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    • "Recombinant human SLLP1 (hSLLP1) was prepared by the same protocol of protein production and purification for mSLLP1 as described above. The bindings of recombinant mSLLP1, recombinant hSLLP1 and chicken lysozyme (Sigma, St. Louis, Missouri, USA) to chitin were compared (in a qualitative and not quantitative manner) by applying each protein to a column gravity-packed with crab chitin powder (Sigma) (Fukamizo, 2000). The column was attached to an AKTA FPLC system and pre-equilibrated with 200 mM NaCl, 50 mM Tris pH 8.5. "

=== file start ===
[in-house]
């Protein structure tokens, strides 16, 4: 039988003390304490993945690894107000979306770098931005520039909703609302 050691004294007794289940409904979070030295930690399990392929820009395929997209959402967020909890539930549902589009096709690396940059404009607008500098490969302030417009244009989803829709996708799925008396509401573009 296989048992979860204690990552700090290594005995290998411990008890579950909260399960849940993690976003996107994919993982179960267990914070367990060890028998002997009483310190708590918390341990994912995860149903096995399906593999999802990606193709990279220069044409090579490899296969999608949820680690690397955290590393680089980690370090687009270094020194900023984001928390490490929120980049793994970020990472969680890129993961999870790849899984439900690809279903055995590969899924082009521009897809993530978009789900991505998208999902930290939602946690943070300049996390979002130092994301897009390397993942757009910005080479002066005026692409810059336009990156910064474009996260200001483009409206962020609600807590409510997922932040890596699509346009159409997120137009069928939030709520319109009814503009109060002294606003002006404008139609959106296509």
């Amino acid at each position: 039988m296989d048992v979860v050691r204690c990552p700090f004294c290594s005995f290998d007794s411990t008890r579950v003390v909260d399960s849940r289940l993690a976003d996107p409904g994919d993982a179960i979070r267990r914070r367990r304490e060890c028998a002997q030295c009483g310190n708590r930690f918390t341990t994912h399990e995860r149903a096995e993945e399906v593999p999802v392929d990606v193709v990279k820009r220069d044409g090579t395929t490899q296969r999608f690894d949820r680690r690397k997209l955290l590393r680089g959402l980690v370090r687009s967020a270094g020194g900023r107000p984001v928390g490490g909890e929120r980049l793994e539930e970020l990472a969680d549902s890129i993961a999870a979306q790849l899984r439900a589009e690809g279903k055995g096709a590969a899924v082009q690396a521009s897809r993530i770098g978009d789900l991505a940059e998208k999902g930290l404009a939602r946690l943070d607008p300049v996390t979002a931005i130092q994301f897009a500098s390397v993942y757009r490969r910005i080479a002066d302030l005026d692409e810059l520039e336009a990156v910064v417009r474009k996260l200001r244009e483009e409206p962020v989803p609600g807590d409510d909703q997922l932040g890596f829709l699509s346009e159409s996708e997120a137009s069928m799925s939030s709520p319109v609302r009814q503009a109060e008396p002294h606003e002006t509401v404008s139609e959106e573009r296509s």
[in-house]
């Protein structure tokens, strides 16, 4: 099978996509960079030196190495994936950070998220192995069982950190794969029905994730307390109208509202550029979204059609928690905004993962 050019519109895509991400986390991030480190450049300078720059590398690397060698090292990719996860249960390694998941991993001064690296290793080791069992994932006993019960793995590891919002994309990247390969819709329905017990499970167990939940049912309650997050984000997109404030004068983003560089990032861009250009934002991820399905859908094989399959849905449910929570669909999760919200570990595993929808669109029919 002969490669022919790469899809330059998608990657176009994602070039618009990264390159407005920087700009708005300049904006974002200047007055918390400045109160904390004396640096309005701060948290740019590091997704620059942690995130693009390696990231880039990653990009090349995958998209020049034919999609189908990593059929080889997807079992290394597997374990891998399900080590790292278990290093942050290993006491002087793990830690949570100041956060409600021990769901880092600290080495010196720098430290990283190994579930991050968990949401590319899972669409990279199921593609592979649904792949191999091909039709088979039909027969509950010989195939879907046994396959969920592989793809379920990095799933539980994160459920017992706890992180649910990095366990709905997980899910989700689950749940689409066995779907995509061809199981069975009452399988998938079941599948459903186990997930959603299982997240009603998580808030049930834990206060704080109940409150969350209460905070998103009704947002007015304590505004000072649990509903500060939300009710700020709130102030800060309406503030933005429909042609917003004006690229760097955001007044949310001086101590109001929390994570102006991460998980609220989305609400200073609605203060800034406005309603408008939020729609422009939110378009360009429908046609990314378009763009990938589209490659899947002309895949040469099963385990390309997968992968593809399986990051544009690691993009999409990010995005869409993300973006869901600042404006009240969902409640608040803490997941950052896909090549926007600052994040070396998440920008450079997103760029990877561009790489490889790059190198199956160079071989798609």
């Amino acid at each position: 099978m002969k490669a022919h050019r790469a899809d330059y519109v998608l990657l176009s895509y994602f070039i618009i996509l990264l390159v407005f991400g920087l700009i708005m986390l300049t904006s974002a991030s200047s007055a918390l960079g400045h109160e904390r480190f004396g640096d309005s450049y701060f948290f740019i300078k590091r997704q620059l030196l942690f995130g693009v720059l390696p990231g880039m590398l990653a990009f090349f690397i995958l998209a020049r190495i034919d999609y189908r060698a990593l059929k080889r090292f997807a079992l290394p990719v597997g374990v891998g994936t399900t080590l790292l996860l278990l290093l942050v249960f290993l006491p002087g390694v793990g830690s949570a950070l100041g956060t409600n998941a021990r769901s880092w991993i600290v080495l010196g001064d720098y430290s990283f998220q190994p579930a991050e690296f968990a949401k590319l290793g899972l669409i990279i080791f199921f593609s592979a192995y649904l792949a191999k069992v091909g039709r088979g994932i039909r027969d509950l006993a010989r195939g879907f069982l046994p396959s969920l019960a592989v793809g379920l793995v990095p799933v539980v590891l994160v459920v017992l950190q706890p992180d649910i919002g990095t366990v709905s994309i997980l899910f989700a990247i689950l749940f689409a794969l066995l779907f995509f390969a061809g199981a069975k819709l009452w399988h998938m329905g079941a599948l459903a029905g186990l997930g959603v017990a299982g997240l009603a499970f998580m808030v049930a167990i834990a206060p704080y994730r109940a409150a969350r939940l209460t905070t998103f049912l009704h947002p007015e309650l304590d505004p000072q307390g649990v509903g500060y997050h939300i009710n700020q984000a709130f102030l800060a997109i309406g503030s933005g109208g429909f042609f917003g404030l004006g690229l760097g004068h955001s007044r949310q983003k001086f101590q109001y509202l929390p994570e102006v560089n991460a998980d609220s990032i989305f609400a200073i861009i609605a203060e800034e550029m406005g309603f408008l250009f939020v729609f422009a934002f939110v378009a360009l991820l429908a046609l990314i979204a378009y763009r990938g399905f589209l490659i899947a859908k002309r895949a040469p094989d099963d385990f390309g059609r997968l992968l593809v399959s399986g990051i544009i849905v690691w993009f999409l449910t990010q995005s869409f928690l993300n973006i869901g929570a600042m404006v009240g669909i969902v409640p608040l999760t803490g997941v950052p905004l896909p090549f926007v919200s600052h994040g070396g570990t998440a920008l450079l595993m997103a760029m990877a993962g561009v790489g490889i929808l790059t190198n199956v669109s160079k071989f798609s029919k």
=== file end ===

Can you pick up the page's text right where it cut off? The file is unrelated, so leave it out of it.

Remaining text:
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    ABSTRACT: Sperm lysozyme-like protein 1 (SLLP1) is one of the lysozyme-like proteins predominantly expressed in mammalian testes that lacks bacteriolytic activity, localizes in the sperm acrosome, and exhibits high affinity for an oolemmal receptor, SAS1B. The crystal structure of mouse SLLP1 (mSLLP1) was determined at 2.15 Å resolution. mSLLP1 monomer adopts a structural fold similar to that of chicken/mouse lysozymes retaining all four canonical disulfide bonds. mSLLP1 is distinct from c-lysozyme by substituting two essential catalytic residues (E35T/D52N), exhibiting different surface charge distribution, and by forming helical filaments approximately 75 Å in diameter with a 25 Å central pore comprised of six monomers per helix turn repeating every 33 Å. Cross-species alignment of all reported SLLP1 sequences revealed a set of invariant surface regions comprising a characteristic fingerprint uniquely identifying SLLP1 from other c-lysozyme family members. The fingerprint surface regions reside around the lips of the putative glycan-binding groove including three polar residues (Y33/E46/H113). A flexible salt bridge (E46-R61) was observed covering the glycan-binding groove. The conservation of these regions may be linked to their involvement in oolemmal protein binding. Interaction between SLLP1 monomer and its oolemmal receptor SAS1B was modeled using protein-protein docking algorithms, utilizing the SLLP1 fingerprint regions along with the SAS1B conserved surface regions. This computational model revealed complementarity between the conserved SLLP1/SAS1B interacting surfaces supporting the experimentally observed SLLP1/SAS1B interaction involved in fertilization. © 2015 American Society of Andrology and European Academy of Andrology.